Watching bullfights with my five-year-old

bullfight, bullfights
One of the facts an immigrant has to accept is that your children aren’t going to grow up in the same culture you did.

When I want to give my five-year-old son a treat, I take him to dinner at El Brillante here in Madrid. You can’t get more traditional than El Brillante–an old-school cafeteria/bar that hasn’t had a remodel since forever, with hefty waiters who scream your order back to the kitchen. All the traditional dishes are on offer, and people throw their napkins on the floor. This may sound gross, but it’s more hygienic than putting your chorizo-grease-stained napkins on the same surface as the plates. Adapting to a new culture involves lots of little shifts in perception.

We walked in the other night and a bullfight was on the television. My son was immediately transfixed, not because of the program but because he got to see a TV. We don’t own one. Spanish TV is as dumb as American TV, and with fewer channels.

I hesitated, wondering whether we should stay. I don’t like bullfights but I also don’t like breaking promises to my kid, and this is one of his favorite places to eat.Then I began to think. Bullfights are controversial here in Spain. Last year the region of Catalonia banned bullfights and many Spaniards see them as a national embarrassment, my wife included. They’re still popular, though, and get lots of coverage. If he hasn’t seen a bullfight already, he’s bound to see one on TV sooner or later–at his grandmother’s house, another restaurant, or a friend’s place. I’d rather he saw it with me than someone whose judgment I may or may not trust. So we sat down and ordered.

Is five too young to see a bullfight? Yes and no. I’m his father. My job isn’t to shelter him from the ugliness of the world, my job is to prepare him for the ugliness of the world. Bullfighting is part of Spanish culture and we’re both going to have to deal with it. He sees bad stuff every day, like the homeless guys drinking themselves to death in the park. There are limits to what I’ll let him see, though. When the news showed the carnage of a suicide bombing in Pakistan, I covered his eyes. I should have covered mine too.

While a bullfight is a needless display of cruelty, there are at least two sides to every issue. After it’s killed the bull is eaten. Bulls live a free-range and well-fed existence, unlike the factory cows penned into stalls so tiny they can’t even turn around. I’ve always been amused by people who get righteously indignant about bullfights and then go eat a hamburger.

A bull has a pleasant life until the last fifteen minutes, when it suffers pain and terror before being killed and eaten. In other words, it has much the same life it would have in the natural world. If I was to be reborn as a bovine, I’d choose a bull’s life hands down.

We ordered our food and my son perched on his stool and watched TV. The last time we were here he was equally entranced by a reality show about a 73 year-old man learning how to cook. But this was no cooking show. As usual, the bull had to be goaded into a killing frenzy. Horsemen called picadores speared the bull, and three banderilleros run out with pairs of spikes and jabbed them into its back. Bloodied, weakened, and enraged, the bull was ready to meet torero or matador. A young man in an elaborate suit walks towards the animals wielding a cape and sword.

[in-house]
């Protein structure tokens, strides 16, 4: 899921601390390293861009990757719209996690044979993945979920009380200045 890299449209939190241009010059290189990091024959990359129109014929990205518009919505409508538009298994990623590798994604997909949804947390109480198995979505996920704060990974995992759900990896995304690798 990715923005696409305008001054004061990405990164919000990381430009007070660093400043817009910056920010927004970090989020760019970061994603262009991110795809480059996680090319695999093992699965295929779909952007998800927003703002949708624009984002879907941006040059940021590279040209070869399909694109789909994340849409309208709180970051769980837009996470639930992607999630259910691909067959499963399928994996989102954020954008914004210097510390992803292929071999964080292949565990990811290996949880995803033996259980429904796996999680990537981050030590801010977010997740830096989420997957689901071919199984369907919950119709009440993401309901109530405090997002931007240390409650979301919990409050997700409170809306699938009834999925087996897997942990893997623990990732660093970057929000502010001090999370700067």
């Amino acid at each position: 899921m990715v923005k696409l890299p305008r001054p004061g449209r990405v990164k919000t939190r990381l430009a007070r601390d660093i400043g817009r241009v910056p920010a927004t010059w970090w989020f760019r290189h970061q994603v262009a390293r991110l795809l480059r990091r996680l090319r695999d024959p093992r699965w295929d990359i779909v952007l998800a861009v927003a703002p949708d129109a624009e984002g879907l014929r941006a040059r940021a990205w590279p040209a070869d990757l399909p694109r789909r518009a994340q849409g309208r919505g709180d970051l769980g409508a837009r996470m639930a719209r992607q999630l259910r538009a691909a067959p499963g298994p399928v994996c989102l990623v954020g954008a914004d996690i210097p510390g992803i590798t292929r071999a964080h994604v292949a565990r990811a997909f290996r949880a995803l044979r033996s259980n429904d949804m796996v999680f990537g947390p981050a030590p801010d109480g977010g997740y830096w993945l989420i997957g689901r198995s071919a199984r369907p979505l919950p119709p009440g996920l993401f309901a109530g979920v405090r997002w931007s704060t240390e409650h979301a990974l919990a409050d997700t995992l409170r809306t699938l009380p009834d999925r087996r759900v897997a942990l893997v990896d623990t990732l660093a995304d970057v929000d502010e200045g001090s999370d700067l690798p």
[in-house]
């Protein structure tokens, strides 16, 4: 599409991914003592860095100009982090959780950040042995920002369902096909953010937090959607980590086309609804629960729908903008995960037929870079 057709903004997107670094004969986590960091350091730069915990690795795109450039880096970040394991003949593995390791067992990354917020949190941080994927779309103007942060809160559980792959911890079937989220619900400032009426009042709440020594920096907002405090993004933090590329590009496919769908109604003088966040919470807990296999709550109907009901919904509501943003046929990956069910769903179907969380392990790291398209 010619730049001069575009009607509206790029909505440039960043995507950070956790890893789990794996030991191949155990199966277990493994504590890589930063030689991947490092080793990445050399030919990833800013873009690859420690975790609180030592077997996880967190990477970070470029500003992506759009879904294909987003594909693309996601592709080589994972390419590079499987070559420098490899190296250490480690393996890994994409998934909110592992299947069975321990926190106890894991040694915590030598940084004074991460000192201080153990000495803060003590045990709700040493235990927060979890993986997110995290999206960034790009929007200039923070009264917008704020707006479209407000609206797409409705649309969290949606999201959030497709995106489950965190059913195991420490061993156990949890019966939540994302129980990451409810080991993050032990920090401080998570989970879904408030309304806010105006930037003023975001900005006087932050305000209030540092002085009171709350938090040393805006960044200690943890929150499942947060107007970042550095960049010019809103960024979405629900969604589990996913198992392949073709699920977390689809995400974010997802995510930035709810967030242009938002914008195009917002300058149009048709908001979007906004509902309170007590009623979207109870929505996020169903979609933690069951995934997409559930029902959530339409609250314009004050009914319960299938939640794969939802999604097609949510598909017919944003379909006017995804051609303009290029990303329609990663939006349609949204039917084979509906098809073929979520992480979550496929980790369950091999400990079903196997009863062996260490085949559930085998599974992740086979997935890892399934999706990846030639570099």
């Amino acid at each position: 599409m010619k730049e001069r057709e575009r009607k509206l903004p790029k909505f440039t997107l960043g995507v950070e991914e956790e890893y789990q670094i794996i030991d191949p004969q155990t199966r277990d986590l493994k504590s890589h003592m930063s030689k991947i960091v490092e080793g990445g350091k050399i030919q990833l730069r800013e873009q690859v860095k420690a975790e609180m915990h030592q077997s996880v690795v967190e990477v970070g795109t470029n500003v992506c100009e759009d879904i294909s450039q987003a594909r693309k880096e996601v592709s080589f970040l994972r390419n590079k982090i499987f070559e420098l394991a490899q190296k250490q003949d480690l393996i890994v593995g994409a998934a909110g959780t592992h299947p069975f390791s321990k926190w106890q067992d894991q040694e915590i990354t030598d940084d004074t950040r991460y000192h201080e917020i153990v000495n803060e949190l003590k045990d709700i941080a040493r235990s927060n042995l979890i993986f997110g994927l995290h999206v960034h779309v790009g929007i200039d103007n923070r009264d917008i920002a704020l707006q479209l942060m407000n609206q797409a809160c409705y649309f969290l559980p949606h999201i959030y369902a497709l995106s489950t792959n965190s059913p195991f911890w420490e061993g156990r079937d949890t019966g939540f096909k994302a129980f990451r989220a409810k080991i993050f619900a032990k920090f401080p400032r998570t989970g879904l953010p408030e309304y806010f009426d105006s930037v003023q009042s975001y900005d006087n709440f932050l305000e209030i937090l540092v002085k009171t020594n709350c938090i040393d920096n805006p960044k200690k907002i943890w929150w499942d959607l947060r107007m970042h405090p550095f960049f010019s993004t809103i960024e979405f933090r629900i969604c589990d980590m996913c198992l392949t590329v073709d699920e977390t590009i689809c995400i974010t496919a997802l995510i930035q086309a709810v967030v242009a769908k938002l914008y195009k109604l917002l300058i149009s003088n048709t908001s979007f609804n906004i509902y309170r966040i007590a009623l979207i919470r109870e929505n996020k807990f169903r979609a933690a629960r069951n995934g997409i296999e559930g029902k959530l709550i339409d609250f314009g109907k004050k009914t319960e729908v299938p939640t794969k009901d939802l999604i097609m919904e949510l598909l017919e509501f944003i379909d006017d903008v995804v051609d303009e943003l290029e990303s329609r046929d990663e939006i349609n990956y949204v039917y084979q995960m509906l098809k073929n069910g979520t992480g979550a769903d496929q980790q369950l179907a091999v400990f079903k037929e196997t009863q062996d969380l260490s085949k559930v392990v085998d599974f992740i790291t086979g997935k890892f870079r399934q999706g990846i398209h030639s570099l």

“Do you know why he carries a sword?” I asked my son.

“No.”

“Because he’s going to kill the bull.”

He turned to me with surprise. “Really?”

“Yes.”

“But sometimes the bull kills the torero,” he said.

“Sometimes.”

He turned back to watch. I wondered again whether this was a good idea. Farm kids see animals killed, as do children in the developing world, so really it’s our urban, First World culture that’s in the minority with this.

The torero had a tough time. After making a few impressive passes, the bull got wise and stopped just in front of the cape and sideswiped the torero. The guy retreated behind a barrier while two assistants distracted the bull. After a minute he summoned enough courage to go back out. He’d lost his confidence, though, and only made the bull do a few passes before using his sword to finish it off. It was a pointless spectacle, not nearly as entertaining as most bloodless sports. I get the impression that in another generation bullfighting will die. The average age of the spectators almost guarantees it.

By this time my son wasn’t so entranced. He was paying more attention to his salchicas del pais con pimientos and was treating the slaughter on the screen with very Spanish indifference. Being Canadian, I could never be that indifferent to a bullfight.

“So what do you think of bullfighting?” I asked.

“It’s OK,” he shrugged. “Not as good as football, though.”

And by football, of course, he means soccer. Chalk up another difference between him and his old man.

[Image courtesy Marcus Obal]

The worst zoo I ever saw

zoo, Ethiopia, Addis Ababa, Lion ZooI feel sorry for my Harari friends.

During my stay in Harar, Ethiopia, they were so hospitable, so eager to ensure I had a 100% positive impression of their city and country. For the most part I did, and I left for the capital Addis Ababa with lots of great things to say about Ethiopia.

They should have warned me not to visit the Lion Zoo in Addis Ababa.

It’s billed as a natural wonder, where you can see rare Ethiopian black-maned lions descended from the pride that was kept in Haile Selassie’s palace. In reality, it’s a sad display of animal cruelty and neglect.

The lions, primates, and other animals are kept in undersized cages with bare concrete floors. They look bored, flabby, resigned. Several of them look sick. Visitors shout at the listless animals or even throw pebbles to get them to move. Some toss packets of chocolate or potato chips to the monkeys and laugh as they tear the packages apart to get to the food inside.

The worst are the lions, proud carnivores, kings of the wilderness, reduced to trapped objects of amusement for bored city dwellers who don’t give a shit about nature. The lions lie around most of the time, doing nothing. Occasionally one will get its feet, shake its dirty mane, take a few steps before realizing there’s nowhere to go, and then sit down with an air of defeat.